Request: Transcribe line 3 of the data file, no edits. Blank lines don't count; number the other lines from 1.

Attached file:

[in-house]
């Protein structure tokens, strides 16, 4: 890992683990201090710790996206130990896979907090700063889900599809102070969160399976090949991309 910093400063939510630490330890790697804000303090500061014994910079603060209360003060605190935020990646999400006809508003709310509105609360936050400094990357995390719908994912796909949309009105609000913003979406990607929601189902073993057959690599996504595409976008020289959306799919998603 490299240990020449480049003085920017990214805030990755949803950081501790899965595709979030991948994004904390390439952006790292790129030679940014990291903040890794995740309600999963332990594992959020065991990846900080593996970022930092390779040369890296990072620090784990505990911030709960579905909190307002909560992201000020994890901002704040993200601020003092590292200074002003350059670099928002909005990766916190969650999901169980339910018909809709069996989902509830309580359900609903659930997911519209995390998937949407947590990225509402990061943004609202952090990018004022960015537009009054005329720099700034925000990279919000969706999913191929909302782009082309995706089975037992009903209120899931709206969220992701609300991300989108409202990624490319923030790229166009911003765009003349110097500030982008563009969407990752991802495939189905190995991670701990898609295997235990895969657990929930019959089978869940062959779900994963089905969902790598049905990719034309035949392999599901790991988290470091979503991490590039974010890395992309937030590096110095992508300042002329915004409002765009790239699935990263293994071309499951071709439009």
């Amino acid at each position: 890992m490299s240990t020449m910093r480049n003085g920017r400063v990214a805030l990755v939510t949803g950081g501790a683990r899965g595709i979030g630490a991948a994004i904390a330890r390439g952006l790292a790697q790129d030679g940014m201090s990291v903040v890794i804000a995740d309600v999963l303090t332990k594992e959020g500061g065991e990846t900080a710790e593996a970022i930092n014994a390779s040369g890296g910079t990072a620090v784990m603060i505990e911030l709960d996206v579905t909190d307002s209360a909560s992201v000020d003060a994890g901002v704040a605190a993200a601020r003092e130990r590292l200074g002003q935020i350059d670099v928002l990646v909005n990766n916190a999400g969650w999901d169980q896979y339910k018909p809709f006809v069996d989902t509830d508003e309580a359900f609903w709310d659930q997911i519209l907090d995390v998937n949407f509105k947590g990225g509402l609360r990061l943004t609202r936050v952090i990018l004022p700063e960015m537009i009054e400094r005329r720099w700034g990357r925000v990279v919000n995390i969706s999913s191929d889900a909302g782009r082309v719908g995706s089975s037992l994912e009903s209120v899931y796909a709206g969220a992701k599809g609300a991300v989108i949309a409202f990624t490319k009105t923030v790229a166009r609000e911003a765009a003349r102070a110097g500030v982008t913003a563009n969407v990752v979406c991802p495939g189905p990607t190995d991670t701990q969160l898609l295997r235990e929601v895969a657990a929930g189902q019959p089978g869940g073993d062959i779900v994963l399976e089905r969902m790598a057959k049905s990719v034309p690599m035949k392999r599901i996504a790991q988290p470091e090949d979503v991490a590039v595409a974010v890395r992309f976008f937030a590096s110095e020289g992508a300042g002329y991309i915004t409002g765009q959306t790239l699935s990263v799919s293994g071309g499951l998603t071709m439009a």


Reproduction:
């Amino acid at each position: 890992m490299s240990t020449m910093r480049n003085g920017r400063v990214a805030l990755v939510t949803g950081g501790a683990r899965g595709i979030g630490a991948a994004i904390a330890r390439g952006l790292a790697q790129d030679g940014m201090s990291v903040v890794i804000a995740d309600v999963l303090t332990k594992e959020g500061g065991e990846t900080a710790e593996a970022i930092n014994a390779s040369g890296g910079t990072a620090v784990m603060i505990e911030l709960d996206v579905t909190d307002s209360a909560s992201v000020d003060a994890g901002v704040a605190a993200a601020r003092e130990r590292l200074g002003q935020i350059d670099v928002l990646v909005n990766n916190a999400g969650w999901d169980q896979y339910k018909p809709f006809v069996d989902t509830d508003e309580a359900f609903w709310d659930q997911i519209l907090d995390v998937n949407f509105k947590g990225g509402l609360r990061l943004t609202r936050v952090i990018l004022p700063e960015m537009i009054e400094r005329r720099w700034g990357r925000v990279v919000n995390i969706s999913s191929d889900a909302g782009r082309v719908g995706s089975s037992l994912e009903s209120v899931y796909a709206g969220a992701k599809g609300a991300v989108i949309a409202f990624t490319k009105t923030v790229a166009r609000e911003a765009a003349r102070a110097g500030v982008t913003a563009n969407v990752v979406c991802p495939g189905p990607t190995d991670t701990q969160l898609l295997r235990e929601v895969a657990a929930g189902q019959p089978g869940g073993d062959i779900v994963l399976e089905r969902m790598a057959k049905s990719v034309p690599m035949k392999r599901i996504a790991q988290p470091e090949d979503v991490a590039v595409a974010v890395r992309f976008f937030a590096s110095e020289g992508a300042g002329y991309i915004t409002g765009q959306t790239l699935s990263v799919s293994g071309g499951l998603t071709m439009a």